“It was only after that that I allowed myself to give London a try and pursue a career in music.”
She hit the ground running, quickly falling into a group of like-minded singer-songwriters including Wiley, Chipmunk and Naughty Boy.
Together they went on to write songs for the likes of artists such as Alesha Dixon, Devlin and Cheryl Cole.
To avoid confusion with a certain other Adele, she began to go by her middle name, changing its spelling to stand out more, and quickly established her trademark soulful voice and heartfelt lyrics.
“When Heaven came out with Professor Green [in 2011] and went straight in at the top of the charts it was absolutely surreal,” Emeli said.
“It’s a really difficult industry to break into, but my hard work was paying off.”
Her timing was impeccable: in 2012, the country was in the grip of Olympic fever, and Emeli’s uplifting early singles were well received by both critics and the public.
Her debut album, Our Version of Events, would go on to sell more than 5.4 million copies.
The period which followed was a whirlwind of success, though recently Emeli has been notably absent from both the charts and the media.
From an outsider’s perspective, it seemed as though she was beginning to suffer the side effects of fame: her marriage to the man she had been with since the age of 17 had crumbled and her chart success taken a dive.
After such early highs, the lows seemed to be coming thick and fast.
“It was a difficult time,” said Emeli, “and it took a while to get my confidence back.
“I realised that I had never really been alone, like, alone alone, and it took years to feel comfortable with that.
“I’d lost all confidence in myself, but in the process of getting it back it did give me a new perspective on life.
“I feel like when I enter a new relationship now I’ll have more to give because I’m not looking for another ‘half’ any more, I’m already whole and comfortable with myself, which is something totally new to me.”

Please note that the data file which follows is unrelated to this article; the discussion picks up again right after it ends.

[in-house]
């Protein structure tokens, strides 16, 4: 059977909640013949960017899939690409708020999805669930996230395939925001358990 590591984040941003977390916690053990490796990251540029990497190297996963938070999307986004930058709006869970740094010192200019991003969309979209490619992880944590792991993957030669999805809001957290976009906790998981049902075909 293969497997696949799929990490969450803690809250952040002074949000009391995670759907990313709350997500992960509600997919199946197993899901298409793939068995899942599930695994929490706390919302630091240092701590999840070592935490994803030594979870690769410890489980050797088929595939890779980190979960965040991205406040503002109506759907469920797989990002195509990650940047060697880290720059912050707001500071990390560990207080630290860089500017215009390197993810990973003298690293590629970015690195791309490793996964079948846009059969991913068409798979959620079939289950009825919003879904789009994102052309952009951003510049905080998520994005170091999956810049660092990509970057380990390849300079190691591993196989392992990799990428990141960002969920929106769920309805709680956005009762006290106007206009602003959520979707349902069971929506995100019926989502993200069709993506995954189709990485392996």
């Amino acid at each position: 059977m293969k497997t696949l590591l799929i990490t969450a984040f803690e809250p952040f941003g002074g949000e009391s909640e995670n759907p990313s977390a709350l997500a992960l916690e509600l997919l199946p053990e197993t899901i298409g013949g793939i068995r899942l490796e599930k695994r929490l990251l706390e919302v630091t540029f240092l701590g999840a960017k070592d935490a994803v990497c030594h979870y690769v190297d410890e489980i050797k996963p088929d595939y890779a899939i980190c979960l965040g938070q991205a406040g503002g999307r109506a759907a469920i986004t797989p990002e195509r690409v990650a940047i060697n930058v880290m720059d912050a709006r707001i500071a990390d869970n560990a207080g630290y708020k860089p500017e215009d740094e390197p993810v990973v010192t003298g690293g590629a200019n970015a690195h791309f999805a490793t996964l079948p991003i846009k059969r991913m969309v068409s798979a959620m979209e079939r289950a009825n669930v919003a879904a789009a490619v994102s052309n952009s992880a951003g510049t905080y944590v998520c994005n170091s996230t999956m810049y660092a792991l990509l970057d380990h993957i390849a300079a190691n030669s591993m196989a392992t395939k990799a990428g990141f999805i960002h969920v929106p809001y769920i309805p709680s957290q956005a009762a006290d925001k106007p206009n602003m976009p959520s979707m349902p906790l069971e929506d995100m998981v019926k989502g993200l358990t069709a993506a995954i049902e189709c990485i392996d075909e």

Time away from the spotlight meant more time for writing as Emeli focused on putting together an album she loved.
“It’s big and raw and soulful with lots of strings and even a gospel choir at certain points,” she said.
“It was a really freeing album to write and record.”
But that’s not all she’s been up to, as a new programme called Emeli Sandé’s Street Symphony is hitting our television screens for the first time on Thursday.
In the show, Emeli travels across Scotland checking out some of the talented buskers performing on city streets, selecting six to join her for the performance of a lifetime with the BBC Scottish Symphony Orchestra.
“I’ve been approached in the past to get involved with TV talent shows but I’ve always been reluctant,” she said.
“But when I heard about this one I loved how it was about developing real passionate musicians, and how the people involved were allowed to play their own music.
“There’s no sob story about how they’re ‘doing it for their nan’ or any of that, instead you get to know the person and their dreams.
“It was really inspiring for me too.
“When I was asking them about their ambitions, not one person said they wanted to be famous or make lots of money.
“They all said that they simply loved music and something in them drives them to want to perform.”
She says it gave her a lot to think about, and as Emeli prepares to embark on a new European tour, her focus has shifted slightly.
No longer fixated on the winning formula for a number one, her goal now is simply to be heard.
Emeli Sandé’s Street Symphony is airing on Thursday, September 19 at 10pm on the BBC Scotland channel and will run as four 60-minute episodes over four weeks. Emeli’s new album, Real Life, is out now, with a tour that begins in October.